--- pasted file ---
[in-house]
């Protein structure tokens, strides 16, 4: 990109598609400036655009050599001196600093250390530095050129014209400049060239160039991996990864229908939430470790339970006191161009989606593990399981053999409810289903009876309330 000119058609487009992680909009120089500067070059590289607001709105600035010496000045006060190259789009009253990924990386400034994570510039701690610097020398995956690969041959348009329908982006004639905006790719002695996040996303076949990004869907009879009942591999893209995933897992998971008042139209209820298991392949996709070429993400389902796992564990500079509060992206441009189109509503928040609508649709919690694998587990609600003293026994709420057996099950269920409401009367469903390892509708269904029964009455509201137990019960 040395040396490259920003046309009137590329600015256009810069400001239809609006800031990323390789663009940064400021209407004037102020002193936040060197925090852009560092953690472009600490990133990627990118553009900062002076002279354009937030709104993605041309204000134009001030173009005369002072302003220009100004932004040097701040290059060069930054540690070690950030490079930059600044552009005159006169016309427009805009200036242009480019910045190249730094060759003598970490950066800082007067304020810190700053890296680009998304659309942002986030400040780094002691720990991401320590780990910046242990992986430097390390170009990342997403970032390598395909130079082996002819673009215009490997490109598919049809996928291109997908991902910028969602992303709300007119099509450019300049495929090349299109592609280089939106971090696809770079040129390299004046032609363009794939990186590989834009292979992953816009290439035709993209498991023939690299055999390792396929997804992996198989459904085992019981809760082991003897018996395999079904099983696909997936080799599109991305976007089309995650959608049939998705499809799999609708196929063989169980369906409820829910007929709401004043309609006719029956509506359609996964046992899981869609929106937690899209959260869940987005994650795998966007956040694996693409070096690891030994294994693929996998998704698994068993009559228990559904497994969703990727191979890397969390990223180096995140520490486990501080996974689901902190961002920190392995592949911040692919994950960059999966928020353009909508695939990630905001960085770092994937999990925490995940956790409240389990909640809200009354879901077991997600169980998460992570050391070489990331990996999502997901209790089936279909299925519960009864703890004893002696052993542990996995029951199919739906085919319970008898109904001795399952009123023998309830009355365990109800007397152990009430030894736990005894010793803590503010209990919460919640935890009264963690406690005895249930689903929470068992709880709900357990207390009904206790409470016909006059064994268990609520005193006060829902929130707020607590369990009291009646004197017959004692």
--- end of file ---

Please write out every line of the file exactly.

[in-house]
């Protein structure tokens, strides 16, 4: 990109598609400036655009050599001196600093250390530095050129014209400049060239160039991996990864229908939430470790339970006191161009989606593990399981053999409810289903009876309330 000119058609487009992680909009120089500067070059590289607001709105600035010496000045006060190259789009009253990924990386400034994570510039701690610097020398995956690969041959348009329908982006004639905006790719002695996040996303076949990004869907009879009942591999893209995933897992998971008042139209209820298991392949996709070429993400389902796992564990500079509060992206441009189109509503928040609508649709919690694998587990609600003293026994709420057996099950269920409401009367469903390892509708269904029964009455509201137990019960 040395040396490259920003046309009137590329600015256009810069400001239809609006800031990323390789663009940064400021209407004037102020002193936040060197925090852009560092953690472009600490990133990627990118553009900062002076002279354009937030709104993605041309204000134009001030173009005369002072302003220009100004932004040097701040290059060069930054540690070690950030490079930059600044552009005159006169016309427009805009200036242009480019910045190249730094060759003598970490950066800082007067304020810190700053890296680009998304659309942002986030400040780094002691720990991401320590780990910046242990992986430097390390170009990342997403970032390598395909130079082996002819673009215009490997490109598919049809996928291109997908991902910028969602992303709300007119099509450019300049495929090349299109592609280089939106971090696809770079040129390299004046032609363009794939990186590989834009292979992953816009290439035709993209498991023939690299055999390792396929997804992996198989459904085992019981809760082991003897018996395999079904099983696909997936080799599109991305976007089309995650959608049939998705499809799999609708196929063989169980369906409820829910007929709401004043309609006719029956509506359609996964046992899981869609929106937690899209959260869940987005994650795998966007956040694996693409070096690891030994294994693929996998998704698994068993009559228990559904497994969703990727191979890397969390990223180096995140520490486990501080996974689901902190961002920190392995592949911040692919994950960059999966928020353009909508695939990630905001960085770092994937999990925490995940956790409240389990909640809200009354879901077991997600169980998460992570050391070489990331990996999502997901209790089936279909299925519960009864703890004893002696052993542990996995029951199919739906085919319970008898109904001795399952009123023998309830009355365990109800007397152990009430030894736990005894010793803590503010209990919460919640935890009264963690406690005895249930689903929470068992709880709900357990207390009904206790409470016909006059064994268990609520005193006060829902929130707020607590369990009291009646004197017959004692």